Monday, 24 November 2014

Piano Sonata No. 2 in C Minor

I   Andante con fuoco – 82 quarter notes per minute
II  Adagio – 42 quarter notes per minute
III Presto; cantabile apenato – 128 quarter notes per minute

The C Minor Piano Sonata was written in June and July 1976

Titled in Gaelic “Mo Ghràdh Caillte” (Lost Love in English) the sonata is best described as a condensed musical autobiography about the Vancouver years.

In summer 1976 I was living alone in Vancouver and most evenings, after returning home from work, were spent playing the piano and composing music. That summer was a difficult and sometimes painful, faith-testing period that I was struggling through.

In July that year, the City of Montreal was hosting the summer Olympics. I recall a few evenings sitting on the piano bench and listening to but not watching Olympic activities on the television in the other room in between playing the piano and pausing to write down by hand the finale movement in staved notation books. (The technologies available today now make music notation so very easy.) The blaring television was a distraction and how the music managed to be conceived, developed and written out so quickly is a mystery.

The short first movement titled, “Is Mise Aonarach a-Rithist” (I am Alone Again) reflects and expresses mixed feelings of frustration, despair, anger and utter hopelessness over events in life that cannot be controlled or changed, especially concerning a strained relationship at that time.

The repeated 4-bar main theme of the second movement, titled, “A Song of Thanksgiving to the God of Israel” was composed in summer 1974, revised in 1975 upon learning that someone had safely fled Vietnam following the fall of Saigon, and then the music set aside. That short music phrase had been written to express a very deep and heartfelt gratitude to the God of Israel for his compassion; a gratitude that words just could not express. In June 1976, taken from the proverbial shelf and dusted off, five variations on the theme were written.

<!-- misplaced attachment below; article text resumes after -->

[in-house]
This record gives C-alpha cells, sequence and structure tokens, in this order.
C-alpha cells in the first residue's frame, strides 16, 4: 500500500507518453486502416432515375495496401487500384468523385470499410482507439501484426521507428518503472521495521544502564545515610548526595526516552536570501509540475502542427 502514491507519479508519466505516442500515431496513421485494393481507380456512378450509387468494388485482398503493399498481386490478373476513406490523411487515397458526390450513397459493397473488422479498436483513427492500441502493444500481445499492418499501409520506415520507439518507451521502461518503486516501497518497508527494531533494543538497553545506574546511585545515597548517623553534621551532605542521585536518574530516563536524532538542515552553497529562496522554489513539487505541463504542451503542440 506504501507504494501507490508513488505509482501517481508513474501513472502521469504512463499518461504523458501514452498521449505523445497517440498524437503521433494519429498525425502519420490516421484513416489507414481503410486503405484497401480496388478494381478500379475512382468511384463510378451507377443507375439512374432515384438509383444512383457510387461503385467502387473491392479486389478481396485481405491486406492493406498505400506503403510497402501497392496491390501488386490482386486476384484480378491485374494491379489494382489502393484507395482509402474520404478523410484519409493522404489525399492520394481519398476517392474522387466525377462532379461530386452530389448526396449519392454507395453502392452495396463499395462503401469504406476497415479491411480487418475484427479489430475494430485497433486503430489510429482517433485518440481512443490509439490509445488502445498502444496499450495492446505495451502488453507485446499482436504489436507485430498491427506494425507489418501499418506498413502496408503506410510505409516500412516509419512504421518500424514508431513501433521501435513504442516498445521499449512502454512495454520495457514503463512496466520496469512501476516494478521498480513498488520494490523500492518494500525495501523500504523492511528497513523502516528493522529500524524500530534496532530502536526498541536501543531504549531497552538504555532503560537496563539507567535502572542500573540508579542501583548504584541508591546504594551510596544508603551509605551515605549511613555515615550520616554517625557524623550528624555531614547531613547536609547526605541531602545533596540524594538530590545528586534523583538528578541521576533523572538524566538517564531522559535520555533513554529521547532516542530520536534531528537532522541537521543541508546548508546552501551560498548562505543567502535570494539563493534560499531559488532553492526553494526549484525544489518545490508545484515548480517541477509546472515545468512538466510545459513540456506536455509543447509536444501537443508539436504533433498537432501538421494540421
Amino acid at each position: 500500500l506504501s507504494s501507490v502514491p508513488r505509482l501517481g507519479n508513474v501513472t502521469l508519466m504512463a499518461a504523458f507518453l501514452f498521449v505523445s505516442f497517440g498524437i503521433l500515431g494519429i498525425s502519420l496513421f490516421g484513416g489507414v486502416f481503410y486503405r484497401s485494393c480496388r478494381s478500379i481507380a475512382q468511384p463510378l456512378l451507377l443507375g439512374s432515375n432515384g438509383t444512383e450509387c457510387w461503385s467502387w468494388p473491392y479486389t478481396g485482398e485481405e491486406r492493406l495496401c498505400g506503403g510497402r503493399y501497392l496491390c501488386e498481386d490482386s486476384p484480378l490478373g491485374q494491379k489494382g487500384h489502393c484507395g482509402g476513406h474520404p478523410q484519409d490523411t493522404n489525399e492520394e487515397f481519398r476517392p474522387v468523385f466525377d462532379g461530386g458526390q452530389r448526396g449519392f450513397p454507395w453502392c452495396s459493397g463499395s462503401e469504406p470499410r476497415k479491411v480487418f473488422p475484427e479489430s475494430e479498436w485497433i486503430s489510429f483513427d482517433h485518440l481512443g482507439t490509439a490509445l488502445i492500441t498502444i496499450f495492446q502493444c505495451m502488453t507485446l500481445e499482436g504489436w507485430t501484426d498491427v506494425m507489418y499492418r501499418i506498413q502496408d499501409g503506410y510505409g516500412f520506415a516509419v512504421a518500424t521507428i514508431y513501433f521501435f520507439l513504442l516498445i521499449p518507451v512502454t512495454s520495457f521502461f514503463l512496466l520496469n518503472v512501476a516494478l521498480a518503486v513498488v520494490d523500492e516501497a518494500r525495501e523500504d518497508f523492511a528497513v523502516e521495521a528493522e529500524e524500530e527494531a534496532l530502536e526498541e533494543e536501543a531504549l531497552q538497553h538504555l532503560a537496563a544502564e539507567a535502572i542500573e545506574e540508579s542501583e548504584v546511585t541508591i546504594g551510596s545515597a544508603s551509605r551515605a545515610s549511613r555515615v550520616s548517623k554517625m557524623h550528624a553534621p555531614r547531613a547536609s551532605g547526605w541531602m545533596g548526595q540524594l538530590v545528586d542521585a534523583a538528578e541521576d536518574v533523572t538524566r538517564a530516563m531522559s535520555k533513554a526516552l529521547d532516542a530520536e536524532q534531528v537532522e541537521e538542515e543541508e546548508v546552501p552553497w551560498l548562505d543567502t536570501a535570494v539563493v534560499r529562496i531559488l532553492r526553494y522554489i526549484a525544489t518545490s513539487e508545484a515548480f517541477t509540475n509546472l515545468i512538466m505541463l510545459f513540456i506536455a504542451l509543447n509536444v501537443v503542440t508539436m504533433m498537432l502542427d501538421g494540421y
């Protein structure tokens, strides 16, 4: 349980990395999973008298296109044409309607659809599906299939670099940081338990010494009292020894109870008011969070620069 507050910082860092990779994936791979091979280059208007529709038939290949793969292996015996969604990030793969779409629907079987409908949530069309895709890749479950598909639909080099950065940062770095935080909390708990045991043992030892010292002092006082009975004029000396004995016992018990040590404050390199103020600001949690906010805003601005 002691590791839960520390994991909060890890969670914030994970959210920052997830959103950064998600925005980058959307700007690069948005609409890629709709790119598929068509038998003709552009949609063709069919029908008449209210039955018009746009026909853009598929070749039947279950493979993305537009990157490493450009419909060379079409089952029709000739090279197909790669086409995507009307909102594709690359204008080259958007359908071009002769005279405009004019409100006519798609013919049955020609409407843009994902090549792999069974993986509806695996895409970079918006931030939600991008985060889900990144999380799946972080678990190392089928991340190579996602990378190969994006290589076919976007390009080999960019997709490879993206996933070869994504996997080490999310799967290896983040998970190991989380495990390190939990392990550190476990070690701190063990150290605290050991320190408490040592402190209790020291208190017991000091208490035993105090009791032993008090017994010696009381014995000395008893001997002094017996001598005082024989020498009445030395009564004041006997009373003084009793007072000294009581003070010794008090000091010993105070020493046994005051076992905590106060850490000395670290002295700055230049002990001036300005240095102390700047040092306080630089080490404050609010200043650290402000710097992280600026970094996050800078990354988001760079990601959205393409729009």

Thirty years later in 2006, without knowing the title or the history behind the music, Kimberly asked me if she could use this particular piece of music for her wedding. I refused, knowing only too well the history. After many repeated requests from Kimberly, and later some intervention from Kie, I relented and agreed. Only a few weeks before the wedding day, the music was quickly rewritten and arranged for a string quartet.

A wedding is a-once-in-a-lifetime event. 

On Saturday, August 12, 2006, while the string quartet played, “A Song of Thanksgiving to the God of Israel” both Kie and I walked Kimberly down the aisle to be married.

How many fathers are given the privilege of composing the music for their daughter’s wedding procession? 

How many fathers have composed wedding music for a daughter thirty years before the event and five years before her birth?

Today, with the same deep, heart-felt gratitude to the God of Israel, I can only say thank you Lord.

March 18 2011
The Oddblock Station Agent

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